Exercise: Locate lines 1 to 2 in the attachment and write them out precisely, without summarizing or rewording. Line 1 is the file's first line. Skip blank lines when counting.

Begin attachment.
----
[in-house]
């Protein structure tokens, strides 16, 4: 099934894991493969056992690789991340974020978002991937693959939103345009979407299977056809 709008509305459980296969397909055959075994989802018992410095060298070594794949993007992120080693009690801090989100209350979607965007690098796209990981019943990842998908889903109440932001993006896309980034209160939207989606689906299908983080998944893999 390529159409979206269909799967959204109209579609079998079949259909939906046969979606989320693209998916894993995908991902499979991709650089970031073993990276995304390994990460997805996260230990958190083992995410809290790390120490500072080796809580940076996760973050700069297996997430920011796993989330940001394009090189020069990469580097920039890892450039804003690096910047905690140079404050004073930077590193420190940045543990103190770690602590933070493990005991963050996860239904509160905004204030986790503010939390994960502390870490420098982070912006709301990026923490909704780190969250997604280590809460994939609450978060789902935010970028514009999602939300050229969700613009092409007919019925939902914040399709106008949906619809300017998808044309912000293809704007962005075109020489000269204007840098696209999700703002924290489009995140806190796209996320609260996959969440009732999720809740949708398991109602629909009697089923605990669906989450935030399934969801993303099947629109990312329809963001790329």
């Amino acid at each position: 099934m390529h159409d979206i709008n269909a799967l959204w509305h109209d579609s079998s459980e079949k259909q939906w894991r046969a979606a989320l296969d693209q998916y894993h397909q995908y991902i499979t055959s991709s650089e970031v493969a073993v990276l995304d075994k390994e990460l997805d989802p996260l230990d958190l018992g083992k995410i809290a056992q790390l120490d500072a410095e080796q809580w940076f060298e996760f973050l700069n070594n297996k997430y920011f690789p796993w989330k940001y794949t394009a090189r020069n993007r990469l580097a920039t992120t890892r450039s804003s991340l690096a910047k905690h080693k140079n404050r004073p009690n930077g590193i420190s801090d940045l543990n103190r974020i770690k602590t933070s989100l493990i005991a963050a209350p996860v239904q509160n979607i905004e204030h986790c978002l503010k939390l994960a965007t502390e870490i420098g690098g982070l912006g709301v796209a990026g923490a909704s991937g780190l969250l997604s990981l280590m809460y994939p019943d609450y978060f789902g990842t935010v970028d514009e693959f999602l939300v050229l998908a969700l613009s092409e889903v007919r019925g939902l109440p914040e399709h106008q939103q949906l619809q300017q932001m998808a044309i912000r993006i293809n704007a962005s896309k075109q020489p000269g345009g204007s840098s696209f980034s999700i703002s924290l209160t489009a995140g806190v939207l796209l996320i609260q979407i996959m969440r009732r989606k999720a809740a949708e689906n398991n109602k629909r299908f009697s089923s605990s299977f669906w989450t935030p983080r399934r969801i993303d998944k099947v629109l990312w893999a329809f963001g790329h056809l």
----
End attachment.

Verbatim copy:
[in-house]
């Protein structure tokens, strides 16, 4: 099934894991493969056992690789991340974020978002991937693959939103345009979407299977056809 709008509305459980296969397909055959075994989802018992410095060298070594794949993007992120080693009690801090989100209350979607965007690098796209990981019943990842998908889903109440932001993006896309980034209160939207989606689906299908983080998944893999 390529159409979206269909799967959204109209579609079998079949259909939906046969979606989320693209998916894993995908991902499979991709650089970031073993990276995304390994990460997805996260230990958190083992995410809290790390120490500072080796809580940076996760973050700069297996997430920011796993989330940001394009090189020069990469580097920039890892450039804003690096910047905690140079404050004073930077590193420190940045543990103190770690602590933070493990005991963050996860239904509160905004204030986790503010939390994960502390870490420098982070912006709301990026923490909704780190969250997604280590809460994939609450978060789902935010970028514009999602939300050229969700613009092409007919019925939902914040399709106008949906619809300017998808044309912000293809704007962005075109020489000269204007840098696209999700703002924290489009995140806190796209996320609260996959969440009732999720809740949708398991109602629909009697089923605990669906989450935030399934969801993303099947629109990312329809963001790329």